The Premier League’s decision to ratify sweeping changes to how academies are run bodes well both for Manchester United and the production of talent in England. The so-called Elite Development Plan will make two principal changes to academy rules, enabling boys between 10 and 18 years-of-age to be coached for up to 10,000 hours, and scraping the antiquated ’90 minute rule’ altogether. Additional changes to how young players play and train are expected as English football attempts to bridge the gap between talent development here and elsewhere.
Indeed, these are changes that Sir Alex Ferguson has called for not only this season but over the past decade as the Premier League academy system has failed to produce a talent pool that could take the England national team to a tournament win.
Closer to home, United’s failure to produce local talent in the raw numbers or quality of the early 1990s has prompted something of a rethink, leading the club to search ever farther overseas.
The Elite Development Plan changes, which come into force for the 2012/13 season, replace outmoded current thinking that restricts coaching to just 2,000 hours over the 10-18 age-group, and 3,760 hours to 21. Proponents of the much-discussed ’10,000 hours rule’ – a thesis that states elite sportsmen are born of at least 10,000 hours of focused practice – have long derided the English system.
It has taken a long time but England’s failure at the 2010 FIFA World Cup and Barcelona’s growth to European domination over the past three years prompted a review of youth coaching. Barcelona’s youngsters resident at La Masia, for example, can expect to receive at least 8,000 hours coaching before they turn 18; it is a system born of Johan Cruyff’s remodelling of Barça’s approach in the early 1990s.
“We’ve got an opportunity now where, once, there might have been some resistance to change,” argues Gareth Southgate, the FA’s head of elite development.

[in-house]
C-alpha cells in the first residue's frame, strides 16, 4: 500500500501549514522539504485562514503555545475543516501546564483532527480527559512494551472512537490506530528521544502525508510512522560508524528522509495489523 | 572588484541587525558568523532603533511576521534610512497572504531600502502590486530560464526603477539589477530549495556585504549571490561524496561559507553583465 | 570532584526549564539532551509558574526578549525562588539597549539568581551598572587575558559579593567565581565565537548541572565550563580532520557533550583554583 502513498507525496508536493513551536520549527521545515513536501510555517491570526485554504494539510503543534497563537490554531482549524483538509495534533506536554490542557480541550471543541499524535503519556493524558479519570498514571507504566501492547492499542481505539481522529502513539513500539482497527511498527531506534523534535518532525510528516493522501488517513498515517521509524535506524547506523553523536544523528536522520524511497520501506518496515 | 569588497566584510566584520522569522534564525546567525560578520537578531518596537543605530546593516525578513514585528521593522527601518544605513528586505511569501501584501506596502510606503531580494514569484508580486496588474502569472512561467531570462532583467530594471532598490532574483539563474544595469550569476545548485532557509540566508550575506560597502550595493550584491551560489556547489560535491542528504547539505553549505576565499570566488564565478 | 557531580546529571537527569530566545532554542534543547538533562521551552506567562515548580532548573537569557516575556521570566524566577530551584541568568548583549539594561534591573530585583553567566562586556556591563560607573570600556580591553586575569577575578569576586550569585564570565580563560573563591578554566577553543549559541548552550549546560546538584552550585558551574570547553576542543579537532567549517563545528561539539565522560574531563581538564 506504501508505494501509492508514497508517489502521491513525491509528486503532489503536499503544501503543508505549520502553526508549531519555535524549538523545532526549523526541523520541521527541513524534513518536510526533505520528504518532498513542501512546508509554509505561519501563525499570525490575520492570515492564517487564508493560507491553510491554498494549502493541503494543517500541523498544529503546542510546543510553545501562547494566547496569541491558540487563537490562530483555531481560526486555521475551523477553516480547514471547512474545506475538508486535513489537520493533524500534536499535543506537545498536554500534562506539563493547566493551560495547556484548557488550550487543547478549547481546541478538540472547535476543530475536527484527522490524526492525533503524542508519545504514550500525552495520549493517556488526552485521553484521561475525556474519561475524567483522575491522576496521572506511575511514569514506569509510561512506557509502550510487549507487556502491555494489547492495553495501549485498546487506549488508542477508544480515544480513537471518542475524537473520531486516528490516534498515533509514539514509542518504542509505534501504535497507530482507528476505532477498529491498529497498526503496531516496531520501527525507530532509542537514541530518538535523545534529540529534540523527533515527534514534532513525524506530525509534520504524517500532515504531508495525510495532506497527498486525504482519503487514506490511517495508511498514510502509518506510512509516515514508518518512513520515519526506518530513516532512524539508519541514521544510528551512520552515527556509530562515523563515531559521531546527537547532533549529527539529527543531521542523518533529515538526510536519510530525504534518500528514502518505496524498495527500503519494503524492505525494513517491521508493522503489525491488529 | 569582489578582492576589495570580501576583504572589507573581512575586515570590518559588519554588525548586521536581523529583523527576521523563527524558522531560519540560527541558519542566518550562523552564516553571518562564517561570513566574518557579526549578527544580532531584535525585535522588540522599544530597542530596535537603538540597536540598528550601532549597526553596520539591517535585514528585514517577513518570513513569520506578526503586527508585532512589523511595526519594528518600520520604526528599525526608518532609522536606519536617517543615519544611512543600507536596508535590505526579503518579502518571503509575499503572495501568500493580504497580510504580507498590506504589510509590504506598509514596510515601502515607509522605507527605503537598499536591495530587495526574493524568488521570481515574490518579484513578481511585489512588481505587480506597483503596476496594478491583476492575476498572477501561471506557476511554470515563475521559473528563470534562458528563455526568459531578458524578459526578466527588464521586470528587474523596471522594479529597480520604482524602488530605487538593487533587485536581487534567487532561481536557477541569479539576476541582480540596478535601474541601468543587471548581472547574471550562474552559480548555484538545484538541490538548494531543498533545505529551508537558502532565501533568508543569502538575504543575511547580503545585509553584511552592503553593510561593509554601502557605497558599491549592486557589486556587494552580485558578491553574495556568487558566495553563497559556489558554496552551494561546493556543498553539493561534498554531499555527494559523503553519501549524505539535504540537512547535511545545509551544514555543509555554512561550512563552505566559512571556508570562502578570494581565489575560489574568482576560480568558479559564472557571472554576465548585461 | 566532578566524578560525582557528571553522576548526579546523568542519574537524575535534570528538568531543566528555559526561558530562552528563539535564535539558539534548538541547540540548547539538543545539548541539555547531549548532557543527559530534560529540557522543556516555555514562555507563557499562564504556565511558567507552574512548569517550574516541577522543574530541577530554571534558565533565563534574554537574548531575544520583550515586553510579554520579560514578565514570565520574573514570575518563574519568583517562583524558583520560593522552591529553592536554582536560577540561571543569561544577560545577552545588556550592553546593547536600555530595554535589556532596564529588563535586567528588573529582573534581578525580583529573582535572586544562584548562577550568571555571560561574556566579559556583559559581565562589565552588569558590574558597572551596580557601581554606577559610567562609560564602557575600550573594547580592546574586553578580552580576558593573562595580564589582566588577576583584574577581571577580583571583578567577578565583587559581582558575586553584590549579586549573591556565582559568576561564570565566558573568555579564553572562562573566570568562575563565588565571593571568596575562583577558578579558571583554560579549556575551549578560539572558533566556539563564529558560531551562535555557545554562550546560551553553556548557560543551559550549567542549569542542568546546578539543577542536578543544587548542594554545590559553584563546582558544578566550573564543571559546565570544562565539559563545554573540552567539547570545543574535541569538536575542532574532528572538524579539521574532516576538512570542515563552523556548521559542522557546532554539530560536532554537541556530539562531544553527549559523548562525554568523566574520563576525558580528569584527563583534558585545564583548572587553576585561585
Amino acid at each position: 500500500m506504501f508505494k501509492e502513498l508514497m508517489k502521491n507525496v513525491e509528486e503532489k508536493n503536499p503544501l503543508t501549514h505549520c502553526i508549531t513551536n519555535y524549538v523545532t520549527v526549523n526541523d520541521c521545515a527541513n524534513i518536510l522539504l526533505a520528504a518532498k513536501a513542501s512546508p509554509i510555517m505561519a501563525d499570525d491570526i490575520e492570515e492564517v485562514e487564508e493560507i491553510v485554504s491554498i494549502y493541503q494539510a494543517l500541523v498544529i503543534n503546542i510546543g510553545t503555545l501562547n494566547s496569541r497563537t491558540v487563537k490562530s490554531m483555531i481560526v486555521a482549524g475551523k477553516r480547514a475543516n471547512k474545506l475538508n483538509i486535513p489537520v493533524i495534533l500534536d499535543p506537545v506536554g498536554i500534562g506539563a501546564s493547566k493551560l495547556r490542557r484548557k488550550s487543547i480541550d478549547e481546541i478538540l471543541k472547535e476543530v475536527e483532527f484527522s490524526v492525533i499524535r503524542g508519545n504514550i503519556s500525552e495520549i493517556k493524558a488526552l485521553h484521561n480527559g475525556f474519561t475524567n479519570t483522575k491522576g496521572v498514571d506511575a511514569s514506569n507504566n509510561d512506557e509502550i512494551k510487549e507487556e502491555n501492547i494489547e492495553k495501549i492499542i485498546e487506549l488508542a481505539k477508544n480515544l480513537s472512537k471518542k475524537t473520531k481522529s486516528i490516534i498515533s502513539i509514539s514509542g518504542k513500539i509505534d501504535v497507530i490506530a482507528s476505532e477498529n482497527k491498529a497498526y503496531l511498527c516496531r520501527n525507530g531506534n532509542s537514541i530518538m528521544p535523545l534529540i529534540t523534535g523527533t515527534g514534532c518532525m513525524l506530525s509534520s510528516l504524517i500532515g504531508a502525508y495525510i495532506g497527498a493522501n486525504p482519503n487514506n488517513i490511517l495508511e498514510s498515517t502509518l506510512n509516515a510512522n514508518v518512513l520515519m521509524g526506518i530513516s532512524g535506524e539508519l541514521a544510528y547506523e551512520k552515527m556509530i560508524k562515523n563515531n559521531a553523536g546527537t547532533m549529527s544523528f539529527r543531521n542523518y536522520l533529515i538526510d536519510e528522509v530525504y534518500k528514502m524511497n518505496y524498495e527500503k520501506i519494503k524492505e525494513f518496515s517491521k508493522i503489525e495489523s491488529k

“What the World Cup did, and the success Barça have had, is give a greater awareness of what is going on in Europe. There is a desire for change. We’ve had Paul Scholes come through who technically would have been able to play in that Barça team because his quality of touch, pass appreciation, ability to play one-touch and manipulate the ball was up there with them. But would we have produced lots of players like Xavi, Iniesta and Messi? I suspect not.”
Meanwhile, the much-hated 90 minute rule will disappear, enabling clubs to recruit academy players from anywhere in England. Presently clubs, including United, are allowed only to sign youngsters if they are within a 90 minute drive from the home ground; 60 minutes for under-14s.
The rule, designed to protect smaller clubs from larger predators, has failed on two principal counts. First, it has encouraged the growing recruitment of players from overseas. Second, talented youngsters from the regions risk falling through the gaps at poorly funded low-ranked clubs.
The FA and Premier League are yet to publish a formula for compensation, ensuring that the country’s smaller clubs receive adequate indemnity for the investment placed in youth development but it will surely come. While few England internationals begin life at clubs below the Premier League the transfer system remains an important source of funding for the football pyramid.
Further changes sponsored by Southgate will change how youngsters play, with the former Middlesborough manager keen to eliminate mandated full-pitch 11-a-side games for under-13s that promote physicality over technique.
For United the changes will enable a well-funded academy with some of the finest facilities of any club, anywhere, to maximise the pool of talent available to Ferguson and his successors.
No longer will Ferguson need to complain that “we are only allowed to coach for an hour and a half [each week]. Barcelona can coach every hour of the day if they want and that’s the great advantage they have got. You can see their philosophy through that.”
“It’s a fantastic philosophy and we hope that, in years to come, we have more time with young players, to teach them the basics, the technical ability and to have the confidence to take the ball all the time. We’re good at that, but we’re not as good as Barcelona at this moment in time.”
While scraping the 90-minute rule is unlikely to distract United from a much more globalised outlook to youth development than in the 1990s, it will enable the Reds to scour the country for the best talent.
However, neither change will allow United to immediately bridge to gap to La Masia, which has produced in Andreas Iniesta, Xavi Hernandez and Lionel Messi the three finest players on the planet, according to last year’s FIFA poll.
Indeed, substantive changes in the talent pool either at United or England more widely will not take place for more than a decade. England under-21s insipid performances at this summer’s European Championships suggests the national team is unlikely to turn a corner any time soon.
Meanwhile, United will continue to assign scouts to every part of the globe.